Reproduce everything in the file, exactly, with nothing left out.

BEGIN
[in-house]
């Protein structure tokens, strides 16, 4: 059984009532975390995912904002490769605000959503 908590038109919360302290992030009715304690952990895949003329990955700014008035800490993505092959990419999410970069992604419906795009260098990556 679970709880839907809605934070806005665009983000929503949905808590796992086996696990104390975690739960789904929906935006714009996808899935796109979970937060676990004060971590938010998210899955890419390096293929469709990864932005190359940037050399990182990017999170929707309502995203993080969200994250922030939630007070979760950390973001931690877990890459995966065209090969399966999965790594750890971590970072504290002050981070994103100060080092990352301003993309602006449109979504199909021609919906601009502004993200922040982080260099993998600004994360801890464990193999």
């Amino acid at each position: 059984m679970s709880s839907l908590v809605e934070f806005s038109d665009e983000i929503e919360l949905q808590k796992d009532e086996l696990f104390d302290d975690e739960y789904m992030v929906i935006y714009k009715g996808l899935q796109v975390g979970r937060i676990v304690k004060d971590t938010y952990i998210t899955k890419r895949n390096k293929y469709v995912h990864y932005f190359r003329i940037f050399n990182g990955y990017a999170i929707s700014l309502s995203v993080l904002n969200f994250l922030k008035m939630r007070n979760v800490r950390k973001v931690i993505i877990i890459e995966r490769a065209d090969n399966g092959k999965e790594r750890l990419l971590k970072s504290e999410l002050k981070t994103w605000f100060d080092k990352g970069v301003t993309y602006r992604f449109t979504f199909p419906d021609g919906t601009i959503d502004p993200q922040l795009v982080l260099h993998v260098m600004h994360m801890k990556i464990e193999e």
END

[in-house]
């Protein structure tokens, strides 16, 4: 059984009532975390995912904002490769605000959503 908590038109919360302290992030009715304690952990895949003329990955700014008035800490993505092959990419999410970069992604419906795009260098990556 679970709880839907809605934070806005665009983000929503949905808590796992086996696990104390975690739960789904929906935006714009996808899935796109979970937060676990004060971590938010998210899955890419390096293929469709990864932005190359940037050399990182990017999170929707309502995203993080969200994250922030939630007070979760950390973001931690877990890459995966065209090969399966999965790594750890971590970072504290002050981070994103100060080092990352301003993309602006449109979504199909021609919906601009502004993200922040982080260099993998600004994360801890464990193999």
């Amino acid at each position: 059984m679970s709880s839907l908590v809605e934070f806005s038109d665009e983000i929503e919360l949905q808590k796992d009532e086996l696990f104390d302290d975690e739960y789904m992030v929906i935006y714009k009715g996808l899935q796109v975390g979970r937060i676990v304690k004060d971590t938010y952990i998210t899955k890419r895949n390096k293929y469709v995912h990864y932005f190359r003329i940037f050399n990182g990955y990017a999170i929707s700014l309502s995203v993080l904002n969200f994250l922030k008035m939630r007070n979760v800490r950390k973001v931690i993505i877990i890459e995966r490769a065209d090969n399966g092959k999965e790594r750890l990419l971590k970072s504290e999410l002050k981070t994103w605000f100060d080092k990352g970069v301003t993309y602006r992604f449109t979504f199909p419906d021609g919906t601009i959503d502004p993200q922040l795009v982080l260099h993998v260098m600004h994360m801890k990556i464990e193999e």